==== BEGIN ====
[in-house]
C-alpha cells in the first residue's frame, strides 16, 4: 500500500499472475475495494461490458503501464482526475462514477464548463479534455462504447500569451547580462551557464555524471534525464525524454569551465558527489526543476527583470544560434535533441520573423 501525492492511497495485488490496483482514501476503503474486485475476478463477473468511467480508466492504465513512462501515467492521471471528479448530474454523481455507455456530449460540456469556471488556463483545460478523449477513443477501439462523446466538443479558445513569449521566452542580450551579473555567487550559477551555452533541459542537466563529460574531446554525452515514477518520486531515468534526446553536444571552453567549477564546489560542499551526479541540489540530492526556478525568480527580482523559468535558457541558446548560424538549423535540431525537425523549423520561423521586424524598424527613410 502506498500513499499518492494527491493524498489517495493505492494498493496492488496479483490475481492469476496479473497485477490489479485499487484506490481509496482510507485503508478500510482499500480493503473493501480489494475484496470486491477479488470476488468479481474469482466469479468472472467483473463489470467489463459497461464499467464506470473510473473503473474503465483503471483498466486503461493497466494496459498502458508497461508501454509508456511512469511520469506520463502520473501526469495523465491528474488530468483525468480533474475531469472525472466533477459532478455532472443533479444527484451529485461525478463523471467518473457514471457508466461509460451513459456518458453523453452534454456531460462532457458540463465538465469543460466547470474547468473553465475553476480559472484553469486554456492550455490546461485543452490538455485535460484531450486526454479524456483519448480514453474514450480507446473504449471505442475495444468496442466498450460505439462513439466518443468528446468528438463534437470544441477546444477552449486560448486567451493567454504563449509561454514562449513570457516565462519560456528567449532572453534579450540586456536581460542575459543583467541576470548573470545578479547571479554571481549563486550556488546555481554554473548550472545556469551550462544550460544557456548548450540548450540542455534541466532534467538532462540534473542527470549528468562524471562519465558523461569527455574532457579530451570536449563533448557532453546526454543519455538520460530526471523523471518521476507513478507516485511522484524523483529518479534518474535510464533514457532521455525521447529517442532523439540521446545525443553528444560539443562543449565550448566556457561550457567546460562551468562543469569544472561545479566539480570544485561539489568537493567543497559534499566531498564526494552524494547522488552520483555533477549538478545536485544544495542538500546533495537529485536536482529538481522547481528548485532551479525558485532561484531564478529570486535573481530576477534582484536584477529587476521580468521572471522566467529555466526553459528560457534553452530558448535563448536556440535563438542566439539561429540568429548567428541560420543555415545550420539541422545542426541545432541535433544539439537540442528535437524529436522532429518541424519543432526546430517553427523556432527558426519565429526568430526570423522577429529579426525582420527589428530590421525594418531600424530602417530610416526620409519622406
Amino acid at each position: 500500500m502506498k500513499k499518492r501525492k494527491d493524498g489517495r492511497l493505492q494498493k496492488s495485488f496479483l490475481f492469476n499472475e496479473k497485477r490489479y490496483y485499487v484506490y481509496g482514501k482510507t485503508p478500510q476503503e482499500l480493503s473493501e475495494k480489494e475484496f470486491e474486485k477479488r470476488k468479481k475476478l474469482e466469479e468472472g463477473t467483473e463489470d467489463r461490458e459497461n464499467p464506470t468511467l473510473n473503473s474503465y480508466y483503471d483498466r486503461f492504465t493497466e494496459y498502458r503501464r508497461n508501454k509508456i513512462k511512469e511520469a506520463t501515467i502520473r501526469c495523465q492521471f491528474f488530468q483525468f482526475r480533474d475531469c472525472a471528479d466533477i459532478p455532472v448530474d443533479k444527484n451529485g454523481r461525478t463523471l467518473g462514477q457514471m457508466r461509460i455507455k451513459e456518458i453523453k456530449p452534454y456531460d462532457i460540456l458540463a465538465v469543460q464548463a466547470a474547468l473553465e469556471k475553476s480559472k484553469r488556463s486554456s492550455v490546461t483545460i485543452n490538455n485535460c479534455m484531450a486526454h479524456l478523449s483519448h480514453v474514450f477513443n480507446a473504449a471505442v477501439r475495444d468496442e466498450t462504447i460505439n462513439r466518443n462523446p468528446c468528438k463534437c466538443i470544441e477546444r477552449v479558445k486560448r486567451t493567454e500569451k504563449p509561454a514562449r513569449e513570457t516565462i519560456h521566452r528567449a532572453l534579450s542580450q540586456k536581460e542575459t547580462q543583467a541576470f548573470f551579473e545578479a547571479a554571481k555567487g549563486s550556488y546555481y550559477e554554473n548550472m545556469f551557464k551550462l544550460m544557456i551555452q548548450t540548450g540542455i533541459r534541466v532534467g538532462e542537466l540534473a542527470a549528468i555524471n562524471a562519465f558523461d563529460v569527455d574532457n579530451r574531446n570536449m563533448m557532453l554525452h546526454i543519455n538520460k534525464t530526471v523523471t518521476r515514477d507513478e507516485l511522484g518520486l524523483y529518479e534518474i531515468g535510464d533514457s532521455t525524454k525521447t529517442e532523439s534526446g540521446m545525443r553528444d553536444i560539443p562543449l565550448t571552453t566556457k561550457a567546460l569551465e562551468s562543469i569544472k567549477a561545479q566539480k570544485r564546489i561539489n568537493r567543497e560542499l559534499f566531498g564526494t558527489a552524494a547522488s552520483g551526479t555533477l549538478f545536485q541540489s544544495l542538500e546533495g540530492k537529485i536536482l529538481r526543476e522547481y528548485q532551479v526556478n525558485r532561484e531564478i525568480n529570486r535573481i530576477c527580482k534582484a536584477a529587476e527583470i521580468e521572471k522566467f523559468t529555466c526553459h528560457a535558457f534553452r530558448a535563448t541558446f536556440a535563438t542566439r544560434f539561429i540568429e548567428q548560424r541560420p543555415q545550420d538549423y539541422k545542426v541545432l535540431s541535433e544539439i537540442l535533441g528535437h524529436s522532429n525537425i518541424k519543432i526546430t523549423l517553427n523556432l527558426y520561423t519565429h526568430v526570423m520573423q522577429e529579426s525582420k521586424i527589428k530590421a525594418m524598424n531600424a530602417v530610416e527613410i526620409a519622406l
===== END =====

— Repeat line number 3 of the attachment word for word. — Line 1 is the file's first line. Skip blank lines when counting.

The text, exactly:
Amino acid at each position: 500500500m502506498k500513499k499518492r501525492k494527491d493524498g489517495r492511497l493505492q494498493k496492488s495485488f496479483l490475481f492469476n499472475e496479473k497485477r490489479y490496483y485499487v484506490y481509496g482514501k482510507t485503508p478500510q476503503e482499500l480493503s473493501e475495494k480489494e475484496f470486491e474486485k477479488r470476488k468479481k475476478l474469482e466469479e468472472g463477473t467483473e463489470d467489463r461490458e459497461n464499467p464506470t468511467l473510473n473503473s474503465y480508466y483503471d483498466r486503461f492504465t493497466e494496459y498502458r503501464r508497461n508501454k509508456i513512462k511512469e511520469a506520463t501515467i502520473r501526469c495523465q492521471f491528474f488530468q483525468f482526475r480533474d475531469c472525472a471528479d466533477i459532478p455532472v448530474d443533479k444527484n451529485g454523481r461525478t463523471l467518473g462514477q457514471m457508466r461509460i455507455k451513459e456518458i453523453k456530449p452534454y456531460d462532457i460540456l458540463a465538465v469543460q464548463a466547470a474547468l473553465e469556471k475553476s480559472k484553469r488556463s486554456s492550455v490546461t483545460i485543452n490538455n485535460c479534455m484531450a486526454h479524456l478523449s483519448h480514453v474514450f477513443n480507446a473504449a471505442v477501439r475495444d468496442e466498450t462504447i460505439n462513439r466518443n462523446p468528446c468528438k463534437c466538443i470544441e477546444r477552449v479558445k486560448r486567451t493567454e500569451k504563449p509561454a514562449r513569449e513570457t516565462i519560456h521566452r528567449a532572453l534579450s542580450q540586456k536581460e542575459t547580462q543583467a541576470f548573470f551579473e545578479a547571479a554571481k555567487g549563486s550556488y546555481y550559477e554554473n548550472m545556469f551557464k551550462l544550460m544557456i551555452q548548450t540548450g540542455i533541459r534541466v532534467g538532462e542537466l540534473a542527470a549528468i555524471n562524471a562519465f558523461d563529460v569527455d574532457n579530451r574531446n570536449m563533448m557532453l554525452h546526454i543519455n538520460k534525464t530526471v523523471t518521476r515514477d507513478e507516485l511522484g518520486l524523483y529518479e534518474i531515468g535510464d533514457s532521455t525524454k525521447t529517442e532523439s534526446g540521446m545525443r553528444d553536444i560539443p562543449l565550448t571552453t566556457k561550457a567546460l569551465e562551468s562543469i569544472k567549477a561545479q566539480k570544485r564546489i561539489n568537493r567543497e560542499l559534499f566531498g564526494t558527489a552524494a547522488s552520483g551526479t555533477l549538478f545536485q541540489s544544495l542538500e546533495g540530492k537529485i536536482l529538481r526543476e522547481y528548485q532551479v526556478n525558485r532561484e531564478i525568480n529570486r535573481i530576477c527580482k534582484a536584477a529587476e527583470i521580468e521572471k522566467f523559468t529555466c526553459h528560457a535558457f534553452r530558448a535563448t541558446f536556440a535563438t542566439r544560434f539561429i540568429e548567428q548560424r541560420p543555415q545550420d538549423y539541422k545542426v541545432l535540431s541535433e544539439i537540442l535533441g528535437h524529436s522532429n525537425i518541424k519543432i526546430t523549423l517553427n523556432l527558426y520561423t519565429h526568430v526570423m520573423q522577429e529579426s525582420k521586424i527589428k530590421a525594418m524598424n531600424a530602417v530610416e527613410i526620409a519622406l